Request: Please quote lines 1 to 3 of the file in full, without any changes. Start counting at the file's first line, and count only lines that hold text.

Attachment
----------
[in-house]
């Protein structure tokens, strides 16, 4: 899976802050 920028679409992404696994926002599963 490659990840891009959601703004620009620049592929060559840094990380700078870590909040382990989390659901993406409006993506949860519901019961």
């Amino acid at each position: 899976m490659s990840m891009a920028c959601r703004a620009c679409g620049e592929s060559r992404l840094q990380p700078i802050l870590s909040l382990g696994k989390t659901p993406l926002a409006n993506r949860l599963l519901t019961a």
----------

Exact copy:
[in-house]
């Protein structure tokens, strides 16, 4: 899976802050 920028679409992404696994926002599963 490659990840891009959601703004620009620049592929060559840094990380700078870590909040382990989390659901993406409006993506949860519901019961």
């Amino acid at each position: 899976m490659s990840m891009a920028c959601r703004a620009c679409g620049e592929s060559r992404l840094q990380p700078i802050l870590s909040l382990g696994k989390t659901p993406l926002a409006n993506r949860l599963l519901t019961a």